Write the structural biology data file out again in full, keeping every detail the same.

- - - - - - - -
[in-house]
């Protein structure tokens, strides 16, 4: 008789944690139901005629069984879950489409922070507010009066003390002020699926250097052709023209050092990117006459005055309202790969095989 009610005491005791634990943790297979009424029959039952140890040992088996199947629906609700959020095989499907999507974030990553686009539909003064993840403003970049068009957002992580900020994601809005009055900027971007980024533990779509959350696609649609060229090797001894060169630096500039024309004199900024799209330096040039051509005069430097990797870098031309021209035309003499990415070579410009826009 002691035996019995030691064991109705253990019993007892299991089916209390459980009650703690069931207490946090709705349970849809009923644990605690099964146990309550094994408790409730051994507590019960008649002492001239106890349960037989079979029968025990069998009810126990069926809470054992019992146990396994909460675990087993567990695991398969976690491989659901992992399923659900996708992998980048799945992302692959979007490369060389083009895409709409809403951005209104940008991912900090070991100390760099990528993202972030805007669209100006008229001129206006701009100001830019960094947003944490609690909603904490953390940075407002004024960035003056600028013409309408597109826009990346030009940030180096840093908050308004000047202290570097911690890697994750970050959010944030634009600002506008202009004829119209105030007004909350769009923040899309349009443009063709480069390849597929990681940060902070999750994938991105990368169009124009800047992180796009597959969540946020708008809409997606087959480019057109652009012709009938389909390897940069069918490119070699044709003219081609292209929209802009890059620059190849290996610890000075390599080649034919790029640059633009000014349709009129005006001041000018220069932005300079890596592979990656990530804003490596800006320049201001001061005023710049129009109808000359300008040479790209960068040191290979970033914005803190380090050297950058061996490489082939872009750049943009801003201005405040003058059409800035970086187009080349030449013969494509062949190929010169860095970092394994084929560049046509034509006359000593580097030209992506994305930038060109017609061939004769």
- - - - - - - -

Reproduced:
[in-house]
């Protein structure tokens, strides 16, 4: 008789944690139901005629069984879950489409922070507010009066003390002020699926250097052709023209050092990117006459005055309202790969095989 009610005491005791634990943790297979009424029959039952140890040992088996199947629906609700959020095989499907999507974030990553686009539909003064993840403003970049068009957002992580900020994601809005009055900027971007980024533990779509959350696609649609060229090797001894060169630096500039024309004199900024799209330096040039051509005069430097990797870098031309021209035309003499990415070579410009826009 002691035996019995030691064991109705253990019993007892299991089916209390459980009650703690069931207490946090709705349970849809009923644990605690099964146990309550094994408790409730051994507590019960008649002492001239106890349960037989079979029968025990069998009810126990069926809470054992019992146990396994909460675990087993567990695991398969976690491989659901992992399923659900996708992998980048799945992302692959979007490369060389083009895409709409809403951005209104940008991912900090070991100390760099990528993202972030805007669209100006008229001129206006701009100001830019960094947003944490609690909603904490953390940075407002004024960035003056600028013409309408597109826009990346030009940030180096840093908050308004000047202290570097911690890697994750970050959010944030634009600002506008202009004829119209105030007004909350769009923040899309349009443009063709480069390849597929990681940060902070999750994938991105990368169009124009800047992180796009597959969540946020708008809409997606087959480019057109652009012709009938389909390897940069069918490119070699044709003219081609292209929209802009890059620059190849290996610890000075390599080649034919790029640059633009000014349709009129005006001041000018220069932005300079890596592979990656990530804003490596800006320049201001001061005023710049129009109808000359300008040479790209960068040191290979970033914005803190380090050297950058061996490489082939872009750049943009801003201005405040003058059409800035970086187009080349030449013969494509062949190929010169860095970092394994084929560049046509034509006359000593580097030209992506994305930038060109017609061939004769």